DFPI reminds financial institutions of their sanctions compliance obligations
On March 4, the California Department of Financial Protection and Innovation (DFPI) issued guidance, in light of the evolving situation in Ukraine, to remind financial institutions of their sanctions compliance obligations under state and federal law. Licensees are reminded that they are prohibited from participating in financial transactions with individuals and entities listed on the SDN List, and encouraged to review specific, more limited sanctions that have been placed on several Russian entities. This information can be found on OFAC's website.
Additionally, licensees are strongly encouraged to immediately ensure their systems, programs, and processes comply with OFAC regulations, and review and monitor all transactions (particularly trade finance transactions and funds transfers) to identify and block transactions subject to sanctions. Licensees should also follow OFAC directions related to blocked funds.
DFPI further warned that Russia’s invasion of Ukraine increases the risk that listed individuals and entities will attempt to evade sanctions by using virtual currency transfers, and encouraged licensees to review OFAC Guidance to protect against these risks. Licensees engaged in transactions involving virtual currencies are instructed to implement policies, procedures, and processes to protect against the unique risks posed by virtual currencies and should “consider virtual currency-specific control measures including sanctions lists, geographic screening, and any other measures appropriate to the licensee’s specific risk profile.”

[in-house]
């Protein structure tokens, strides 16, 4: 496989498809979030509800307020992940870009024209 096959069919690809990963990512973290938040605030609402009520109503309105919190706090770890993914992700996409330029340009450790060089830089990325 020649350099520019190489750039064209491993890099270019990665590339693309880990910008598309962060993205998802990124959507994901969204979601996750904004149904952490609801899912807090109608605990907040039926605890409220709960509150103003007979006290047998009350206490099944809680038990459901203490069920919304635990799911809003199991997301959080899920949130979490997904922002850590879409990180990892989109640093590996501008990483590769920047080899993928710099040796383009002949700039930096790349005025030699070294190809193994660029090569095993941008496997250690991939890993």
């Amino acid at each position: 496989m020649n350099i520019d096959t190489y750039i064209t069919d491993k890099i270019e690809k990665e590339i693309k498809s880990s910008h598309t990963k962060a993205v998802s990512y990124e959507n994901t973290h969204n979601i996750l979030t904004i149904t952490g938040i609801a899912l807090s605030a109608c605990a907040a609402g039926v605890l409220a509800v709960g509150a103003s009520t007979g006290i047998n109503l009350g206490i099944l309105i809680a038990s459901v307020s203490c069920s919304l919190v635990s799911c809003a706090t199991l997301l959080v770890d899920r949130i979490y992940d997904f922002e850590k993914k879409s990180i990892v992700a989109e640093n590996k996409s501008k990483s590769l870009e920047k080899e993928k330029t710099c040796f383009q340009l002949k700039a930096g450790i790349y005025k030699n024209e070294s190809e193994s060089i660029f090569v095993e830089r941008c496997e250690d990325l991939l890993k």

Additionally, DFPI cautioned that the “Russian invasion significantly elevates the cyber risk for the U.S. financial sector,” and licensees are instructed to take measures to mitigate cybersecurity threats, including adopting core cybersecurity hygiene measures, eliminating any non-essential networking protocols, ensuring procedures are able to address a ransomware attack, and reevaluating “plans to maintain essential services, protect critical data, and preserve customer confidence considering the realistic threat of extended outages.” Licensees are encouraged to track alerts from the Cybersecurity and Infrastructure Security Agency.
Licensees conducting business in Ukraine and/or Russia should also “take increased measures to monitor, inspect, and isolate traffic from Ukrainian or Russian offices and service providers,” and “segregate networks for Ukrainian or Russian offices from the global network.”
NYDFS also recently issued similar guidance for New York state regulated entities on its cybersecurity and virtual currency regulations in response to the Russian invasion and recently imposed sanctions. (Covered by a Buckley Special Alert.)